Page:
Income Tax Responsibilities as an Independent Contractor

Taxpayers who engage in the gig or sharing economy, (Uber, Lyft, TaskRabbit, AirBnB, etc.) and others classified as independent contractors have different federal tax responsibilities than someone classified as an employee. Generally, once a taxpayer receives a Form 1099-NEC or Form 1099-MISC with an amount in Box 7, they will have to file their tax returns as an independent contractor.

An independent contractor is considered self-employed and a sole proprietor of a business when they file their tax returns. Independent contractors will file their Form 1040 at the end of the year and will have additional schedules to complete; generally Schedules C and SE will be required. Schedule C is the schedule to report all income and expenses related to being an independent contractor, while Schedule SE is the self-employment tax calculation.

Independent contractors are allowed to deduct all reasonable expenses related to generating income (i.e. gas and insurance for Uber and Lyft Drivers, and necessary tools for TaskRabbit tasks). While taxpayers are not required to include support for their deductions when they file, the IRS suggests that taxpayers keep all tax records, including documentation for all deductions, for three years after their tax return is filed. By keeping good books and records, a taxpayer who is audited will be able to easily substantiate any deductions that the IRS is questioning.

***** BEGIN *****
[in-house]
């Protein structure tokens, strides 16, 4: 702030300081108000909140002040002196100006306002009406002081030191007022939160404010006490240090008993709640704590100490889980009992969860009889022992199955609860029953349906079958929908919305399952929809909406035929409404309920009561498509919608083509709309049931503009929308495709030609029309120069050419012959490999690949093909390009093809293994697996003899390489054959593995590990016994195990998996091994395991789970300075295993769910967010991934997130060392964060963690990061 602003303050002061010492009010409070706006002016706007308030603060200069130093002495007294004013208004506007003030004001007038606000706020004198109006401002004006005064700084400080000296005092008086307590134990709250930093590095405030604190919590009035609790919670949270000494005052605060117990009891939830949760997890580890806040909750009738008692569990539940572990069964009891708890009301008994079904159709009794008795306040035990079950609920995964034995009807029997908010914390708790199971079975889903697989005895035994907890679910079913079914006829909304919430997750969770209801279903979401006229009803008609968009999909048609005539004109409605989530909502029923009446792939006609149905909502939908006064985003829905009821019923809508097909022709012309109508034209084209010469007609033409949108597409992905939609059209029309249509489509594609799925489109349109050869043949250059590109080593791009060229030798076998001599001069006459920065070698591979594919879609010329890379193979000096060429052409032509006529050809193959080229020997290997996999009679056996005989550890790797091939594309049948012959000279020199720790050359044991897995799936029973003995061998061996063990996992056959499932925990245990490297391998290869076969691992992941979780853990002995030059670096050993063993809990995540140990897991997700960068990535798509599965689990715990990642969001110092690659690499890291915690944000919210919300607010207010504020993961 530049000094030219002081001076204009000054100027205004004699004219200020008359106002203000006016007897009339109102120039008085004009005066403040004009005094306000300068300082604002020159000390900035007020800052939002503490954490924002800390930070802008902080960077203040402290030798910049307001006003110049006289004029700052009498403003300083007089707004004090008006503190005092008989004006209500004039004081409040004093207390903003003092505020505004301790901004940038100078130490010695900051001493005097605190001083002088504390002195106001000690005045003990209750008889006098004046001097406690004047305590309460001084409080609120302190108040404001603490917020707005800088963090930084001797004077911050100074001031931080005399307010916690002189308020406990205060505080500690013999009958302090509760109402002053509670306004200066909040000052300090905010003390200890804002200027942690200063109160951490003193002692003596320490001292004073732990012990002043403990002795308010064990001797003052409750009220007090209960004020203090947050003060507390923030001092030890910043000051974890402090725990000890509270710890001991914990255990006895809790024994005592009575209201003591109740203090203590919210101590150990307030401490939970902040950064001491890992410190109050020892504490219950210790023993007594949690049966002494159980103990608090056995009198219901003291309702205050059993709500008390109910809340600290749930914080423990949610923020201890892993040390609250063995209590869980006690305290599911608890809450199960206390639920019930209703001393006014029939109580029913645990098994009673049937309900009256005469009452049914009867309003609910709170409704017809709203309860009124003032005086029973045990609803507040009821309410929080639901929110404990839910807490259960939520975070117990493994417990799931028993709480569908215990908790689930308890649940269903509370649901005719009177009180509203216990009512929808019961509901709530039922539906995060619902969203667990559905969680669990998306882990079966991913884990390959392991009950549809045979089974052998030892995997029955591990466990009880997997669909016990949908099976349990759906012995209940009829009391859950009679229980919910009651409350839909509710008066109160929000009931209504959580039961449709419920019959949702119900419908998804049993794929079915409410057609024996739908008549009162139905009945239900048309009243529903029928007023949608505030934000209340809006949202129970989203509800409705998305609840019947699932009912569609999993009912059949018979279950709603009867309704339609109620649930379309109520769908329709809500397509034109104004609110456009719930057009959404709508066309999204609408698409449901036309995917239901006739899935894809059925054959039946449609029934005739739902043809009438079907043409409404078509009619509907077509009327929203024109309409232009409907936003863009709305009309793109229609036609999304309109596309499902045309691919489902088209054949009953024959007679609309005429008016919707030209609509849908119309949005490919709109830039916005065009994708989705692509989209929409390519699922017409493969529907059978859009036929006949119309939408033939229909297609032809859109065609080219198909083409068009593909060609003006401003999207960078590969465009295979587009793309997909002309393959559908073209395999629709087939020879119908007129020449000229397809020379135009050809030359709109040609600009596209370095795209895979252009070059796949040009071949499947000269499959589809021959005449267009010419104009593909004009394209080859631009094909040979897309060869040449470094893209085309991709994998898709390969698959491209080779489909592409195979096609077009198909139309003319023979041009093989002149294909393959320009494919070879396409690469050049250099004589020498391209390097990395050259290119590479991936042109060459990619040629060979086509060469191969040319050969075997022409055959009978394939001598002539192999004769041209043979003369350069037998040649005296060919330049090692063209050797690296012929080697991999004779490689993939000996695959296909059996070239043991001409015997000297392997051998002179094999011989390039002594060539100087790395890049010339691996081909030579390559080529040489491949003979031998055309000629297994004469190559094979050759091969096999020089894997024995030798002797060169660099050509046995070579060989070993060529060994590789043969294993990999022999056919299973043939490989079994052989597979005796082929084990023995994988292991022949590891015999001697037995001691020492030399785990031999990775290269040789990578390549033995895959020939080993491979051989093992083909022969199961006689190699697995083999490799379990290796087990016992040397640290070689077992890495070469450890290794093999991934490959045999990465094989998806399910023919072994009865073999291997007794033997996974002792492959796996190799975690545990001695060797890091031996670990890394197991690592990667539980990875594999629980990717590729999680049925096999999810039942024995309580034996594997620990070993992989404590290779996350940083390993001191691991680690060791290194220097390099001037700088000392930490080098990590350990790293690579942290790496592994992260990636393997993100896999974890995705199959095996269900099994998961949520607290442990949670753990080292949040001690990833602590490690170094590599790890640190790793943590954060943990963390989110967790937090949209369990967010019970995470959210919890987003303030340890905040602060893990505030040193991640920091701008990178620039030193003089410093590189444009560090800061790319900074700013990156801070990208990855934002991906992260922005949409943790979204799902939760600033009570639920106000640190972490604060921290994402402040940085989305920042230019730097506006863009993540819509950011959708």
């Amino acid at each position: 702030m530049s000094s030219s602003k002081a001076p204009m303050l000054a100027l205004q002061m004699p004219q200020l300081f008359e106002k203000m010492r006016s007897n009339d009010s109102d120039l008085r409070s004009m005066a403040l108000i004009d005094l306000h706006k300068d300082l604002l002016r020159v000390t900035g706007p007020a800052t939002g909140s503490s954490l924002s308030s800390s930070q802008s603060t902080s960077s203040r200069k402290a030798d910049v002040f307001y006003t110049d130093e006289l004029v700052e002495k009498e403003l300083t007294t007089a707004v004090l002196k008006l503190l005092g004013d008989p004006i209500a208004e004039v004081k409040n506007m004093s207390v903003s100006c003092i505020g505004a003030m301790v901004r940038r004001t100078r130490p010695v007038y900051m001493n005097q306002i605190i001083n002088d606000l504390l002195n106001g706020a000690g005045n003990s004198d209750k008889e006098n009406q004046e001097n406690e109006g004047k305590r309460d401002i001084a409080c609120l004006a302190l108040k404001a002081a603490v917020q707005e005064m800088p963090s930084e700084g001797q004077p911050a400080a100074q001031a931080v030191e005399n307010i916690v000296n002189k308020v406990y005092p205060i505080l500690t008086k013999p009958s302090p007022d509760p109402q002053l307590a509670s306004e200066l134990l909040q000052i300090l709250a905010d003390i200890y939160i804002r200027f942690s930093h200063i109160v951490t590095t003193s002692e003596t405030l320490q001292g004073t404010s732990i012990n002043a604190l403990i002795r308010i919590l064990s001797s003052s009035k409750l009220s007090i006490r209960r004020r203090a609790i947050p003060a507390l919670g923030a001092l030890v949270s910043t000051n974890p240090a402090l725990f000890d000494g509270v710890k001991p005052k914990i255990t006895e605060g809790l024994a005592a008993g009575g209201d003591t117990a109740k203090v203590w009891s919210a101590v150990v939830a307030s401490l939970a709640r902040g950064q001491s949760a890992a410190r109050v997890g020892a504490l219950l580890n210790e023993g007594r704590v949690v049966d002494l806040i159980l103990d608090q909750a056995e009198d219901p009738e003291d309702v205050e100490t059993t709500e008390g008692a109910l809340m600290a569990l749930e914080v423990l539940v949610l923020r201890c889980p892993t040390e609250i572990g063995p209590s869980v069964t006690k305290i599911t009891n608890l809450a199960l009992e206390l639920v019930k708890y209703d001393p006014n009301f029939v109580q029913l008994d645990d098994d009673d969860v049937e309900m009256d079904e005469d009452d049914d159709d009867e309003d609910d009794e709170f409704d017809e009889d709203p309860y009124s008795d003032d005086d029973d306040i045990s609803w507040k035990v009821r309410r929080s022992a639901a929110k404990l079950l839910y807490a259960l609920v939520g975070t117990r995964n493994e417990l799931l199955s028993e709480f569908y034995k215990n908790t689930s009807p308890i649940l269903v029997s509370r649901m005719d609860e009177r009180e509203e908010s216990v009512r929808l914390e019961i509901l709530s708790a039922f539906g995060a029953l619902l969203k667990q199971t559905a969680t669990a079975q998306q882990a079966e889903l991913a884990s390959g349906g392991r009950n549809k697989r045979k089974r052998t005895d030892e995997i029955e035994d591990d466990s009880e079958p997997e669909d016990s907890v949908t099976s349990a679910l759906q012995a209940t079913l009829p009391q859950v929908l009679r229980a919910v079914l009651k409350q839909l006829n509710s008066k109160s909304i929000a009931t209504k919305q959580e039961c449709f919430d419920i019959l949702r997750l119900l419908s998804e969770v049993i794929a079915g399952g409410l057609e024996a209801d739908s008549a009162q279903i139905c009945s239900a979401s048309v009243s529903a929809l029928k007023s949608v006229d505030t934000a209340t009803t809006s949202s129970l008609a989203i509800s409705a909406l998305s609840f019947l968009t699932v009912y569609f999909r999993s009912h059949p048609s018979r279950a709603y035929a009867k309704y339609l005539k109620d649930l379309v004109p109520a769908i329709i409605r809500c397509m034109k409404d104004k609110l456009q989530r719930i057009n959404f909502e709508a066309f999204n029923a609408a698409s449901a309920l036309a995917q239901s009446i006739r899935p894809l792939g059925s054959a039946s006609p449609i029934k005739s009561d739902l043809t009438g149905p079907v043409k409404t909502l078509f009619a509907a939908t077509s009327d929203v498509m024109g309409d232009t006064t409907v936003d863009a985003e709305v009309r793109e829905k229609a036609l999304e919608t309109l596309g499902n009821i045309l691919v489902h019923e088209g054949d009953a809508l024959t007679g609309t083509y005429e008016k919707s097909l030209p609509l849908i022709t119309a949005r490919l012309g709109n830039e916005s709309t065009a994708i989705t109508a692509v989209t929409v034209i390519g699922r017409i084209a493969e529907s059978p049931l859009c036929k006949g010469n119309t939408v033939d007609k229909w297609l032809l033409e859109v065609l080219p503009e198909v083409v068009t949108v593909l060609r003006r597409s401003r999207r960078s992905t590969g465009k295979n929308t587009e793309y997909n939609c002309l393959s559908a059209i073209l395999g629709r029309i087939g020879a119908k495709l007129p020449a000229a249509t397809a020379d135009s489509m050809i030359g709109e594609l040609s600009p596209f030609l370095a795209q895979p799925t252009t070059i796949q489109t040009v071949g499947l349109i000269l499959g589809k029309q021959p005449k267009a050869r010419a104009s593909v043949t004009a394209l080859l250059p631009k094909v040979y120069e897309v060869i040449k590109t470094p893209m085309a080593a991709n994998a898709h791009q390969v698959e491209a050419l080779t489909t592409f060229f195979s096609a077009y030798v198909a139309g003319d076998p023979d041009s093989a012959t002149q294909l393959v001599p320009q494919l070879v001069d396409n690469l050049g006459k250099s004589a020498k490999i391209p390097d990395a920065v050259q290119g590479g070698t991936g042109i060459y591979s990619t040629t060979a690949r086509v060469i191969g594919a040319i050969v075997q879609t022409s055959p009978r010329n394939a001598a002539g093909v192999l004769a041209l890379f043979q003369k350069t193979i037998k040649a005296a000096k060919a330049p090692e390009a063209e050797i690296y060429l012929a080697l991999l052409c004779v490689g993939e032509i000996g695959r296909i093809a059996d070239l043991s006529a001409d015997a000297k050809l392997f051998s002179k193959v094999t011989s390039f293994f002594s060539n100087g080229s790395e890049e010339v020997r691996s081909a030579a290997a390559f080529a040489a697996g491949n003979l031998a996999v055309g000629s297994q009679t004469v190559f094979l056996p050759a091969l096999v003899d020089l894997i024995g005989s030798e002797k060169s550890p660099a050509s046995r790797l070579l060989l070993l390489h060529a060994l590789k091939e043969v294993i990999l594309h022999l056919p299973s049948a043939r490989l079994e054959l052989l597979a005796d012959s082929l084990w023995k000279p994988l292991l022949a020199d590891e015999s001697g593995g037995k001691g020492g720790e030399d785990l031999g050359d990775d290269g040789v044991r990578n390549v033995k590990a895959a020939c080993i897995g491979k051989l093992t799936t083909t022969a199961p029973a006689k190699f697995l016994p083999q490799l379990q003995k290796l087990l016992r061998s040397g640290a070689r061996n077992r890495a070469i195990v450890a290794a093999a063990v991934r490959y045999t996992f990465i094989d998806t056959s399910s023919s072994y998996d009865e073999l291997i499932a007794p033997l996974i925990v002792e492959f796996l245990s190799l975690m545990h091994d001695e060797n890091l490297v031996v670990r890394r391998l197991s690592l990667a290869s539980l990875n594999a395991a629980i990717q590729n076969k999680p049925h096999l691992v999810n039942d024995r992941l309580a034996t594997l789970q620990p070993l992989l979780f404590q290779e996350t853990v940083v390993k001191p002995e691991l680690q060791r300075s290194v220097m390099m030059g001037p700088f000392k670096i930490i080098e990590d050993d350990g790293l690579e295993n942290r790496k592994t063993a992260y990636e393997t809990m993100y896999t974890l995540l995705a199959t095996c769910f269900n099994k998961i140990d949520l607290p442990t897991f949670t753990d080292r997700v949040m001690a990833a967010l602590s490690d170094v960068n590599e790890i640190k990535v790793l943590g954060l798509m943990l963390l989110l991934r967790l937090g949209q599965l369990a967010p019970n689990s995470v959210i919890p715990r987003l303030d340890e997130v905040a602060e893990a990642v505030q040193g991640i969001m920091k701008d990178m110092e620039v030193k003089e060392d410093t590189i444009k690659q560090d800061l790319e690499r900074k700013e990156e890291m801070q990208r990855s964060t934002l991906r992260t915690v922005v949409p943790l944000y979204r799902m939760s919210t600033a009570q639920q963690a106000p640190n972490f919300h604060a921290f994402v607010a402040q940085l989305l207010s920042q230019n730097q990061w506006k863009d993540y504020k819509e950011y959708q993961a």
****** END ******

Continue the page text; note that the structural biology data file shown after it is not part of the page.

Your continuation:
For taxpayers who receive rental income, such as AirBnB and Vrbo hosts, they will receive a Form 1099 at the end of the tax year summarizing all income made during the year. Since this income is rental income, a taxpayer will need to report this income and applicable deductions on their Schedule E, not Schedule C. The rules for deductions and keeping of books and records are the same as income reported on Schedule C.

Taxpayers should consider the following topics when participating in the gig or sharing economy:

  • Incorporating: There are various forms a business can be incorporated. By choosing to incorporate, an independent contractor can provide more security for themselves against lawsuits. We recommend consulting with a lawyer who can advise on the needed steps to incorporate.
  • Keeping a separate bank account: It is very easy for an independent contractor to mix funds between their personal use and business use. It is strongly recommended that independent contractor open a new bank account to keep personal and business finances separate.
  • State Tax Returns: States vary when it comes to the treatment of independent contractor income. Places like the District of Columbia, require a separate business tax return if the income is over a specific threshold regardless of incorporation status, while other states like Maryland only require additional forms on their personal tax return similar to the IRS. Failing to file the correct form or filing a tax return incorrectly can be an expensive mistake.

Learn more about your responsibilities as an independent contractor by scheduling a call with a tax professional.